shuttle (n.)

Middle English shitel, "missile; a weaver's instrument," also the name of a children's game, from Old English scytel "a dart, arrow," from Proto-Germanic *skutilaz (source also of Old Norse skutill "harpoon"), from PIE root *skeud- "to shoot, chase, throw."

The original sense in English is obsolete; the weaving instrument is so called from being "shot" across the threads. The sense of "train that runs back and forth" is recorded by 1895, from the image of the weaver's instrument's back-and-forth movement over the warp; extended to aircraft or air service by 1942, to spacecraft by 1969 in science, 1960 in science fiction. In some other languages, the weaving instrument takes its name from its resemblance to a boat (Latin navicula, French navette, German weberschiff).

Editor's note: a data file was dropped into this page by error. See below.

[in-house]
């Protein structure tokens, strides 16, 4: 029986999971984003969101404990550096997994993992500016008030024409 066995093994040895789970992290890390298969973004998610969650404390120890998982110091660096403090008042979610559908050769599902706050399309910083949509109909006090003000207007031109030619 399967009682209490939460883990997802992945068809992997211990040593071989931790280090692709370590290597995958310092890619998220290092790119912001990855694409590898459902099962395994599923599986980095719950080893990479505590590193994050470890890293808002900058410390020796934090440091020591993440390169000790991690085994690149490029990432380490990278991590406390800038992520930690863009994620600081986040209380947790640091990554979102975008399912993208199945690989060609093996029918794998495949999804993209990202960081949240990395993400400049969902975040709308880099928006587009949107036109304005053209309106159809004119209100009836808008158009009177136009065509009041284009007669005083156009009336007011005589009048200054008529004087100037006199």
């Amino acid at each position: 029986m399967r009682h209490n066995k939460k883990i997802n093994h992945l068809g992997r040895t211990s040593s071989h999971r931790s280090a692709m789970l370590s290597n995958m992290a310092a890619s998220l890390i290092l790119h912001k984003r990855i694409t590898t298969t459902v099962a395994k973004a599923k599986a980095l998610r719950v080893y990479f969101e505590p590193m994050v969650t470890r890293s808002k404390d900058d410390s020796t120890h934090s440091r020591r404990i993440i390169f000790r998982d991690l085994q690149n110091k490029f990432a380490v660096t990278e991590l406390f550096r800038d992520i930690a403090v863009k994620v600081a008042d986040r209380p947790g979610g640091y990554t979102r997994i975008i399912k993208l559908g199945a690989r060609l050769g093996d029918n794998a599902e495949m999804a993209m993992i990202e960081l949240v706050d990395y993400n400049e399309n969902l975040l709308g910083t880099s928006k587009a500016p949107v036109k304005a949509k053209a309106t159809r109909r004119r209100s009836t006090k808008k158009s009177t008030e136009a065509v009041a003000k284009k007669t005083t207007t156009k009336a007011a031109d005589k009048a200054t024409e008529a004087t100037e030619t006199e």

shuttle (v.)

1540s, transitive, "move (something) rapidly to and fro," from shuttle (n.); the sense of "transport via a shuttle service" is recorded from 1930. The intransitive sense of "go or move backward and forward like a shuttle" is from 1843. Related: Shuttled; shuttling.

updated on September 22, 2022